Every nation has a state pantheon consisting of four deities (also called prophets, yazatas, or paradigms, depending on the religion), one for each category: War, Culture, Economy, and Fertility. Every nation can select from a fixed list of their religion's deities to fill the slots, with some deities available to all countries of that religion and some with stricter requirements such as culture, tag, or finishing a certain mission task. In addition, polytheistic nations can also select deities from other polytheistic religions if they own that deity's holy site, or a high enough percentage of their pops follows a given religion. The percentage required depends on the deity's rarity: Very Common deities require 5% of the nation's total pops to follow the deity's religion, Common deities require 10%, Rare deities require 20%, and Very Rare deities require 40%.
Every deity that is not part of the state religion gives a stacking −20% conversion speed malus for all pops in the nation (regardless of whether or not their gods are currently represented in the pantheon).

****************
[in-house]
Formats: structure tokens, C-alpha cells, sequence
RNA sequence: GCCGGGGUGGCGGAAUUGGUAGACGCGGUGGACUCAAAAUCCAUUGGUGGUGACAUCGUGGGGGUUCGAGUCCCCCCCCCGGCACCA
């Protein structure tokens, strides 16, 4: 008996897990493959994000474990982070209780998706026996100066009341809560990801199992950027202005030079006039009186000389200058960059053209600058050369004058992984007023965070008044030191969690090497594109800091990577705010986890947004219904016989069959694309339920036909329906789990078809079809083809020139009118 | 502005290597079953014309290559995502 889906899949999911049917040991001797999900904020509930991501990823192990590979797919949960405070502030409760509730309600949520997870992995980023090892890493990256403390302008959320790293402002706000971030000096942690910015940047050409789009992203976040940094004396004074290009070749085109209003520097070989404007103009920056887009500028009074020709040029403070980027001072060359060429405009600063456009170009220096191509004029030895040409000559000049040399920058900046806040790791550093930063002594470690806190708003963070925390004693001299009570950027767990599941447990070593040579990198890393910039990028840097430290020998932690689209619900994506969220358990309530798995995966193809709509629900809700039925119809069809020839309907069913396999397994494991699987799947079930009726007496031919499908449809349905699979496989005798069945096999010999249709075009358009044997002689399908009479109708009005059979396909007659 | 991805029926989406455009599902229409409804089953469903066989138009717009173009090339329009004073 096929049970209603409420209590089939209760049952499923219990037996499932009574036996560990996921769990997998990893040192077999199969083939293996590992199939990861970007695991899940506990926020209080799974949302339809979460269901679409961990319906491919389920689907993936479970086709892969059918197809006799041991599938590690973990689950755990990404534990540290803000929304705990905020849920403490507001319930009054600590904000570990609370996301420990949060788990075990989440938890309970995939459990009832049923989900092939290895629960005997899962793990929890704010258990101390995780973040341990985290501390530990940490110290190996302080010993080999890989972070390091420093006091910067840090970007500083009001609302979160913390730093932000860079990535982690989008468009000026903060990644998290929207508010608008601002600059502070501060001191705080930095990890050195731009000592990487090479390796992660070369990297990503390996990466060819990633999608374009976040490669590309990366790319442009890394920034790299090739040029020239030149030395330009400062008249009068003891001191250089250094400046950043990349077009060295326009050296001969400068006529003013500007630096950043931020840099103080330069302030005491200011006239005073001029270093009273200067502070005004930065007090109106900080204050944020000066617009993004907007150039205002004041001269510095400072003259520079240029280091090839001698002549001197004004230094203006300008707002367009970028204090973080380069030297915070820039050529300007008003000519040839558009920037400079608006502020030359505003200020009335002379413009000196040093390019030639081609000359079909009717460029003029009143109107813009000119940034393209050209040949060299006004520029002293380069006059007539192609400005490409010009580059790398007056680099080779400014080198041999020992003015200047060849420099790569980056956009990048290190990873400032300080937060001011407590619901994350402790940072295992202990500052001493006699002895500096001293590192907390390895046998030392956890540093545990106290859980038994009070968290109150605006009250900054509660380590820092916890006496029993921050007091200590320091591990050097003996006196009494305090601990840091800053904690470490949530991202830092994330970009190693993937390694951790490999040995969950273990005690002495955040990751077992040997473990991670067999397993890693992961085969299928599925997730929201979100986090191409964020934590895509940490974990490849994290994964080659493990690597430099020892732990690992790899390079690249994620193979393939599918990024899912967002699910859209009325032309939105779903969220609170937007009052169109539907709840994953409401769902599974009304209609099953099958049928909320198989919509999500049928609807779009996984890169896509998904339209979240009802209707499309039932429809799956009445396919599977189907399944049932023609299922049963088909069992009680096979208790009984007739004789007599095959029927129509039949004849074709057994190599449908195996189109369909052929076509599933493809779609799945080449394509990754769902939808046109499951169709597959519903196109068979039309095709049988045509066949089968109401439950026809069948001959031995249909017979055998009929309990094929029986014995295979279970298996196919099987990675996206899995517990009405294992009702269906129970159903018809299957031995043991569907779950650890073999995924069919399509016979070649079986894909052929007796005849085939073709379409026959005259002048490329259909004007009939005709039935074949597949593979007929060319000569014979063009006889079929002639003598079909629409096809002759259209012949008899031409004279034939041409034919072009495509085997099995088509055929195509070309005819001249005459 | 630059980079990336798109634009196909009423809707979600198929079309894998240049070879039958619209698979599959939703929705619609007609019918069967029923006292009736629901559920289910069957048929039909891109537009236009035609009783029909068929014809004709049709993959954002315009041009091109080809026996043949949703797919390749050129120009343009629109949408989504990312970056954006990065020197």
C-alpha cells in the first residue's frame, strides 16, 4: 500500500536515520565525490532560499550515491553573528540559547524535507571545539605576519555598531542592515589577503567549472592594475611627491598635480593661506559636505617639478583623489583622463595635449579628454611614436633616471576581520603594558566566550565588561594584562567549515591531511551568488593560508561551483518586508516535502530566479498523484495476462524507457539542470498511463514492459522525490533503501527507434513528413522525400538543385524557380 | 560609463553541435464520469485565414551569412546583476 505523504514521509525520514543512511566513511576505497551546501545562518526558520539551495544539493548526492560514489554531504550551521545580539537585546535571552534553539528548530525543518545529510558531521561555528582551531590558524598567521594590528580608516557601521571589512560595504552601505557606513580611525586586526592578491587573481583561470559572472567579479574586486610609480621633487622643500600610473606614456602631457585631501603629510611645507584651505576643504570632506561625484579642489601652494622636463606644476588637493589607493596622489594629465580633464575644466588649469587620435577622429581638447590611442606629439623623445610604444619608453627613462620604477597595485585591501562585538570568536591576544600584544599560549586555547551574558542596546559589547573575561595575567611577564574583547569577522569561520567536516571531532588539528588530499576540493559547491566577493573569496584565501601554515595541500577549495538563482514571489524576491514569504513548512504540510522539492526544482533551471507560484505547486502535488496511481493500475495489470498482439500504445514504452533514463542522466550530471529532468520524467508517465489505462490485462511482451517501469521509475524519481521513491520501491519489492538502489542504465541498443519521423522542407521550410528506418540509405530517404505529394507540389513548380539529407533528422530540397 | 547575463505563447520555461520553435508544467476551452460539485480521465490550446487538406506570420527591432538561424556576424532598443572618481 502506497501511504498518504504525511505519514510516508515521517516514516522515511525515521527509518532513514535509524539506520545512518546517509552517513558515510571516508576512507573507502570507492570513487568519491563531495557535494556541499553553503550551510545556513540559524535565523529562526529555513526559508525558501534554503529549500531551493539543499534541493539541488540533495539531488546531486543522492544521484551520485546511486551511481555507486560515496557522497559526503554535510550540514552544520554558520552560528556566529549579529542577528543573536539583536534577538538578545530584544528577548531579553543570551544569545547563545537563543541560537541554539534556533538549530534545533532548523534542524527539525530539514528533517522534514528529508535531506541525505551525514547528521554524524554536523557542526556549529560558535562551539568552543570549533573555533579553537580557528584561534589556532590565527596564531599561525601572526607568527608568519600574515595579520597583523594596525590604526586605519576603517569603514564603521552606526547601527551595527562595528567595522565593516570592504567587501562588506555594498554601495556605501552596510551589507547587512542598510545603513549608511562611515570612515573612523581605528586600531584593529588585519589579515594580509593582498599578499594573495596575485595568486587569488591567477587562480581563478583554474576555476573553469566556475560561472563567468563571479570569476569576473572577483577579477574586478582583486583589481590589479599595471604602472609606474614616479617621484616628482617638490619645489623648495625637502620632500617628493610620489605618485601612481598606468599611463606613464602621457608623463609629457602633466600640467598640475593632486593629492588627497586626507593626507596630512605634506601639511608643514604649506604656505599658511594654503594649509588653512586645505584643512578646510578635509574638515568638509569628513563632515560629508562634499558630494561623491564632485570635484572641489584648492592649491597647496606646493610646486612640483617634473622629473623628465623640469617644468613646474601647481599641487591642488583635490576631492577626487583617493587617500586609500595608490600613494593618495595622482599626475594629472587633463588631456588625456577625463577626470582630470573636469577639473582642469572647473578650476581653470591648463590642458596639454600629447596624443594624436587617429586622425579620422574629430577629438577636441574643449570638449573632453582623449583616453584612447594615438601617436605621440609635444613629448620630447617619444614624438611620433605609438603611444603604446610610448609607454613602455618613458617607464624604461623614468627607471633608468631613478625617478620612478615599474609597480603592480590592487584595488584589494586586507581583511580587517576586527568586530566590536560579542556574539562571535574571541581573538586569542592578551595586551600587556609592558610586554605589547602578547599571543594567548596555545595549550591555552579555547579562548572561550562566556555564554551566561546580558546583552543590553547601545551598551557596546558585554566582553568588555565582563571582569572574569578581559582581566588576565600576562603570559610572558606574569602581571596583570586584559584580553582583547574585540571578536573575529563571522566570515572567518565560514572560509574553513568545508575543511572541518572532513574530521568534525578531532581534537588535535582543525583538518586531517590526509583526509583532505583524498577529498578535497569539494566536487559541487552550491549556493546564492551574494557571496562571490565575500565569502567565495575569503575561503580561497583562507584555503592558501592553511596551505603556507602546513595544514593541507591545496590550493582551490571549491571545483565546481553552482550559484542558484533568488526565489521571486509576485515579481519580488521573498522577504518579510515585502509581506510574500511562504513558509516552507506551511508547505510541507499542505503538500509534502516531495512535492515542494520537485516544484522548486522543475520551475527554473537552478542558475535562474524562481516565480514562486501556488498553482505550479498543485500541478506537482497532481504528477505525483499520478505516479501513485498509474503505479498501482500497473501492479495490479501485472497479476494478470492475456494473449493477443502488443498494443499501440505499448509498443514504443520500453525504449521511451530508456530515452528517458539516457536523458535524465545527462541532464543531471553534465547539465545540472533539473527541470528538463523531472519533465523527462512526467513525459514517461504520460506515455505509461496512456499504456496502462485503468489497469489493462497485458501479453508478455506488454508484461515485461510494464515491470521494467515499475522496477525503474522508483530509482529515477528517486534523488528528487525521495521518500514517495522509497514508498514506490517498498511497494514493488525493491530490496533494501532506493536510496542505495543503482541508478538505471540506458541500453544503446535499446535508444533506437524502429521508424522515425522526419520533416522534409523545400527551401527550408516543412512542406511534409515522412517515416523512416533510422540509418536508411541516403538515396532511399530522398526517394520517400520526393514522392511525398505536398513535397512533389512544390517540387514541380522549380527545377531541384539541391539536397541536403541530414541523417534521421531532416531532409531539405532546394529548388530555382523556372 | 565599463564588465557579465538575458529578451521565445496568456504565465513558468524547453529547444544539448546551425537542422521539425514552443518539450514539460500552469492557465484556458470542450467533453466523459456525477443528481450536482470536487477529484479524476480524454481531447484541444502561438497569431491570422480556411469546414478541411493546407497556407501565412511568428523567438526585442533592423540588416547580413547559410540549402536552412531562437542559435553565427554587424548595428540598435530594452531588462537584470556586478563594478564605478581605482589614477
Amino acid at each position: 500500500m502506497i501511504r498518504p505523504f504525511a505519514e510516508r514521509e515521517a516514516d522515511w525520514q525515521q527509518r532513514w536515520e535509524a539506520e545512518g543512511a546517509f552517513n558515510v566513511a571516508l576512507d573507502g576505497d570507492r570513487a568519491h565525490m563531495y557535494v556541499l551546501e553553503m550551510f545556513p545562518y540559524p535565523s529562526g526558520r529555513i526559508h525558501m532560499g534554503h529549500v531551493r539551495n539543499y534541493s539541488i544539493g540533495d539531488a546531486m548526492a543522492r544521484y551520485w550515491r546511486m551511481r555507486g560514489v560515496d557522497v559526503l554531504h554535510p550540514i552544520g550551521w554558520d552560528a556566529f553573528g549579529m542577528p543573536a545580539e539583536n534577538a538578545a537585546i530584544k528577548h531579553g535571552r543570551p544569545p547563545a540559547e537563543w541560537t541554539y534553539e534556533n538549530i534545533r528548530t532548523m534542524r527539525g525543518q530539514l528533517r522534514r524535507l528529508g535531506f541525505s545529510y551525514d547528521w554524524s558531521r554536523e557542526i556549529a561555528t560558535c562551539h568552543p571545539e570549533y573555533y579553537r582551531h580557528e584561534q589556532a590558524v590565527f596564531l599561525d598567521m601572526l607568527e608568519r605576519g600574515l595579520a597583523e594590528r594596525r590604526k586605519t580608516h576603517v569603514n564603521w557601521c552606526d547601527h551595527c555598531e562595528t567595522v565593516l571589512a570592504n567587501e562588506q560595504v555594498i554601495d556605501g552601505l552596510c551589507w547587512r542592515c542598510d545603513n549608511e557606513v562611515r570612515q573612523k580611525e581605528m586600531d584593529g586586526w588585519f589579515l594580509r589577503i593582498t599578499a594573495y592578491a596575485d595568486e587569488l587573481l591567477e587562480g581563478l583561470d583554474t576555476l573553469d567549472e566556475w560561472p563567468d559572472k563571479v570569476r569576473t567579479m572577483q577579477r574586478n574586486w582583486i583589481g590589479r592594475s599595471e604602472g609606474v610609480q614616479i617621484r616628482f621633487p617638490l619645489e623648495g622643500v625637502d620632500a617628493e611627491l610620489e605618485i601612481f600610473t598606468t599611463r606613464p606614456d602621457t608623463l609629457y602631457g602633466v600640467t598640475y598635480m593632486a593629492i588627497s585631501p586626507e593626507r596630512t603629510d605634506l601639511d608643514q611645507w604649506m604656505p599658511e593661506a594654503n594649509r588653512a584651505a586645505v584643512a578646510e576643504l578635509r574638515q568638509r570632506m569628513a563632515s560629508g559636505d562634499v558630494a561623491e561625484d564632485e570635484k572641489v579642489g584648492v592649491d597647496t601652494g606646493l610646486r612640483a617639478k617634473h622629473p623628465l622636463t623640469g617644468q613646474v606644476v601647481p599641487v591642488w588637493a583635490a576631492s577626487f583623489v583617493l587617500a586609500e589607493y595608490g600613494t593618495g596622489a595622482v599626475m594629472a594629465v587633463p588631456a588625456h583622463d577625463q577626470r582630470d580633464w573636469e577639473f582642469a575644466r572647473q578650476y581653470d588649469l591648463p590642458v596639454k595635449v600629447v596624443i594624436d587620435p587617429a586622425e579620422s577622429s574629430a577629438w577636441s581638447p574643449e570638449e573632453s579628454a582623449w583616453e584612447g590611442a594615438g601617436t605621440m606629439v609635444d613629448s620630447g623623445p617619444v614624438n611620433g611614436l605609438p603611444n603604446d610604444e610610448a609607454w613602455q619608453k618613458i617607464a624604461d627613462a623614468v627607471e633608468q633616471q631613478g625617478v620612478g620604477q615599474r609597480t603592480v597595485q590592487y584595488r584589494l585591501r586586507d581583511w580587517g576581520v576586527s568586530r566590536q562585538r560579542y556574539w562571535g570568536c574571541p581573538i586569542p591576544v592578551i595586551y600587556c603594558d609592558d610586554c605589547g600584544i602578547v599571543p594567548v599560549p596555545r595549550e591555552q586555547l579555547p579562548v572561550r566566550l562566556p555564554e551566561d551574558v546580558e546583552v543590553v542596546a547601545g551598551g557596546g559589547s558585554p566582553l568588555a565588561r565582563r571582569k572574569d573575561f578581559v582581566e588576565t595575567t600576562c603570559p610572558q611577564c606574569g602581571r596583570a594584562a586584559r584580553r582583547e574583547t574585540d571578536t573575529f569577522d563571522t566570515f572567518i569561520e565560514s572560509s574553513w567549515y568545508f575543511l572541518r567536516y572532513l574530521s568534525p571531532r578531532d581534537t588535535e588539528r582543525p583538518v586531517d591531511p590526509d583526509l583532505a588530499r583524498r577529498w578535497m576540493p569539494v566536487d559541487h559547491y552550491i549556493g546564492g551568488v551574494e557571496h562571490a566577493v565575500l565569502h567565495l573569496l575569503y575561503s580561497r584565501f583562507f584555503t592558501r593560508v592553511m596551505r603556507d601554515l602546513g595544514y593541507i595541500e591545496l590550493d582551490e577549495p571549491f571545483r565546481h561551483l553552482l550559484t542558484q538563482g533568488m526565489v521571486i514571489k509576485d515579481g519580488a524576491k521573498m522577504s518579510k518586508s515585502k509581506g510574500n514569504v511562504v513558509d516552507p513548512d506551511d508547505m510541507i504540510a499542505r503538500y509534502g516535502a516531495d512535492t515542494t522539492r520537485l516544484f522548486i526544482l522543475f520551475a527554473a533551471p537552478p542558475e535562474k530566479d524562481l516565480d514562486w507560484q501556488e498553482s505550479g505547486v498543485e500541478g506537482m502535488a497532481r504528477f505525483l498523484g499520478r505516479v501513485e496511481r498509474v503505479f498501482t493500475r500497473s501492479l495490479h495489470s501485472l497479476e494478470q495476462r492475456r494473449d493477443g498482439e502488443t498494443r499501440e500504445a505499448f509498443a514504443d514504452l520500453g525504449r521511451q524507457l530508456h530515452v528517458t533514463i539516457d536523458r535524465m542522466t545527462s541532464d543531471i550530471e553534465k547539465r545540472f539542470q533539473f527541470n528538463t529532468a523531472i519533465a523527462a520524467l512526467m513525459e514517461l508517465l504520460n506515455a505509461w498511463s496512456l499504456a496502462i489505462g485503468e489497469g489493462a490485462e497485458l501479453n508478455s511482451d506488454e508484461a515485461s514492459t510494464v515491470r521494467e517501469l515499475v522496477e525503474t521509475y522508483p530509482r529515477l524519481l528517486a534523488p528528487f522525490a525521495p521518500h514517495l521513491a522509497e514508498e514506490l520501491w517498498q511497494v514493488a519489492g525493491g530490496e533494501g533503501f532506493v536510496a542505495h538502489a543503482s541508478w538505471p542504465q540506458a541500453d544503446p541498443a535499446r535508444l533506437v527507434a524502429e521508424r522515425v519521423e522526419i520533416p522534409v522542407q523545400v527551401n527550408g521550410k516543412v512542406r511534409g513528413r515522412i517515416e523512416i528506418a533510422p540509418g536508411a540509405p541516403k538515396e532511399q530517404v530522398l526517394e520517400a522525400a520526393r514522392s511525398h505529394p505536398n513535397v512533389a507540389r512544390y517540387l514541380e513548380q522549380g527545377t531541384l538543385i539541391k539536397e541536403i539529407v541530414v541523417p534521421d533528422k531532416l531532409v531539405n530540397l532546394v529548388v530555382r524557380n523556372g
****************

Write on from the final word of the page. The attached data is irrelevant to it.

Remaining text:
Each deity has a fixed passive modifier which is in effect as long as that deity is part of the pantheon. Additionally, every 5 years (adjusted by the Omen Duration modifier) one can invoke an omen from one of the pantheon's deities, which confers an additional, usually more powerful, bonus. The current omen's effects are multiplied by the nation's current Omen Power, with the base effects being reached at 100% Omen Power - note that omen power is uncapped and often will rise above 100% as the game progresses. Owning the deity's holy site increases the effect of both its passive and omen modifiers (if enabled) by 25%.
Switching a deity in the pantheon costs a base of −15 stability and prevents that deity's omen from being invoked for 3 years. The stability penalty is temporarily reduced by -75% for 10 years after converting to another religion, through the Cost to Change Pantheon Deity modifier. Deities whose omens are currently being invoked cannot be replaced.
Each deity and its requirements and bonuses are listed on the page of the religion it belongs to.
Omen power[edit | edit source]
|Government||Theocratic Monarchy government form||+15%|
|Imperial Cult government form||+15%|
|Theocratic Republic government form||+15%|